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AIDS:
Erratum

ERRATUM

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AIDS 2000, 14 (Supplement 4):S132

The following abstract was omitted from the book of abstracts of the Fifth International Congress on Drug Therapy in HIV Infection, 22-26 October 2000, Glasgow (in AIDS Volume 14 Supplement 4, October 2000). The text below replaces the second abstract published under Poster 399, which was a replication of Poster 312.

P399A ten-year survey of enterococcal disease complicating HIV infectionR. Manfredi1, A. Nanetti2, R. Valentini2and F. Chiodo11Department of Clinical and Experimental Medicine, Division of Infectious Diseases and 2Division of Microbiology, University of Bologna, S. Orsola Hospital, Bologna, ItalyThe clinical role of Enterococcus spp. infection in the setting of HIV disease is still poorly defined.Clinical and microbiological records of 2224 consecutive HIV-infected patients followed since 1991 were reviewed, in order to assess all episodes of Enterococcus spp. disease according to several epidemiological, clinical, laboratory, and therapeutic features.One hundred and 48 disease episodes were documented in 121 patients (5.4%) aged 2-62 years; only 12 cases occurred since 1998. E. faecalis was the most frequent bacterial isolate (128 cases: 86.5%), followed by E. faecium (7), and group D streptococci (13); 42.6% of episodes had a polymicrobial origin. One hundred and 12 episodes (75.7%) interested the urinary tract, while sepsis and other localizations accounted for 30 and 6 cases, respectively. Significant risk factors supporting enterococcal infection were: stage C HIV disease (P < 0.01), a CD4+ lymphocyte count < 100/μl (P < 0.005), neurogenic bladder or altered mentation (P < 0.04), hospitalisation since ≥ 72 hours (P < 0.01), urinary catheterization (P < 0.01), and prior use of broad-spectrum antibiotics or cotrimoxazole (P < 0.05), while no significant difference was seen according to age, gender, and type of exposure to HIV infection. The occurrence of sepsis proved significantly related to a prior or concurrent diagnosis of AIDS (P < 0.001), a CD4+ cell count < 50/μl (P < 0.002), and an absolute neutrophil count < 1000/μl (P < 0.05). A favourable susceptibility to glycopeptides (100% of strains), penicillin (> 93%), ampicillin and piperacillin (> 98%) was found, while > 33% of bacterial isolates proved resistant to clindamycin, macrolides and chloramphenicol, and > 80% to tetracyclines. Antibiotic therapy (performed with semisynthetic penicillins in > 65% of cases, and glycopeptides or associated antimicrobial compounds in the remaining episodes), led to clinical and microbiological cure in 5-18 days, but 20 patients (16.5%), suffered from one or more disease relapses, diagnosed after 3-12 weeks. In 5 subjects only (4.1%), with a far advanced underlying disease, E. faecalis sepsis contributed to death. Enterococcus spp. organisms may express a pathogenic potential greater than that previously estimated in HIV-infected patients. Although a limited antibiotic resistance profile was found in our isolates, hospitalised patients with AIDS, neurological disorders, severe immunodeficiency, instrumentation, and prior antimicrobial use, are at increased risk of potentially life-threatening Enterococcus spp. disease.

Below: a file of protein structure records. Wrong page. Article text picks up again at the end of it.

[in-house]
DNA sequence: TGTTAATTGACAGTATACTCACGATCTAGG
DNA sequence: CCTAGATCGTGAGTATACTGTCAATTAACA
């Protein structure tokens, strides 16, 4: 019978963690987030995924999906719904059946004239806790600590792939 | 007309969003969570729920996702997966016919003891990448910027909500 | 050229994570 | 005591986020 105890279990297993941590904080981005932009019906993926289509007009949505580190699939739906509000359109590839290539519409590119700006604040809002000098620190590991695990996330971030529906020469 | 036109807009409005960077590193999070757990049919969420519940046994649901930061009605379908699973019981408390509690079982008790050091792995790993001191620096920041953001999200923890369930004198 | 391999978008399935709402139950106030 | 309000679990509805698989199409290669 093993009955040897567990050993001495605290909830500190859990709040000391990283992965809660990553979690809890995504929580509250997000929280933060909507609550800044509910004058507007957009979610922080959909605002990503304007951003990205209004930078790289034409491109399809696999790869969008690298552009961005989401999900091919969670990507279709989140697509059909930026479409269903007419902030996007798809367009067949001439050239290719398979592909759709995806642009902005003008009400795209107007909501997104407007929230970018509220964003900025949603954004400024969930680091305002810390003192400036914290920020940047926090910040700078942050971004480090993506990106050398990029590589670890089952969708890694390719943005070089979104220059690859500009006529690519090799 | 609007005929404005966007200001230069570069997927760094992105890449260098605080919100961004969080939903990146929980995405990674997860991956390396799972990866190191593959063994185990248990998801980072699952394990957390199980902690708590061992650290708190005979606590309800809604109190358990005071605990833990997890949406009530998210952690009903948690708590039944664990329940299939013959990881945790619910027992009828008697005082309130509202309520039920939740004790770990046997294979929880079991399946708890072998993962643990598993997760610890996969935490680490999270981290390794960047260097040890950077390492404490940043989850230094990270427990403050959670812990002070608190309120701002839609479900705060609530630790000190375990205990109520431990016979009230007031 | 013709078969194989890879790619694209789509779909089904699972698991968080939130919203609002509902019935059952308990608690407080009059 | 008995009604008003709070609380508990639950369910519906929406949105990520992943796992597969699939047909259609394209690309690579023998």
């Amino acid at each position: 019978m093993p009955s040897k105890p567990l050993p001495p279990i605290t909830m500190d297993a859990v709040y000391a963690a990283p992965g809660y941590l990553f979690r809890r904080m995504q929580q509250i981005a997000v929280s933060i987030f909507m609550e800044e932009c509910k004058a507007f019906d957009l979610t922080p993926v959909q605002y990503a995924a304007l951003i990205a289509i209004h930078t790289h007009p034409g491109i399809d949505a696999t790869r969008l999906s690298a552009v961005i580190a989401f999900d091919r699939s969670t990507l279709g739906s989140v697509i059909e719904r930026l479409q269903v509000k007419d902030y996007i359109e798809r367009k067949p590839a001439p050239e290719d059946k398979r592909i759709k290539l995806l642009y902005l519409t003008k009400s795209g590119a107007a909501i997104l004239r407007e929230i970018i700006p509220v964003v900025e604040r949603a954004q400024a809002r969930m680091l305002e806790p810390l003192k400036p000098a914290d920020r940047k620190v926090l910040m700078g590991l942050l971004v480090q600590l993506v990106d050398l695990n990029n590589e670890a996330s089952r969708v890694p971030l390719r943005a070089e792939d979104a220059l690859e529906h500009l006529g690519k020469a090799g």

© 2000 Lippincott Williams & Wilkins, Inc.

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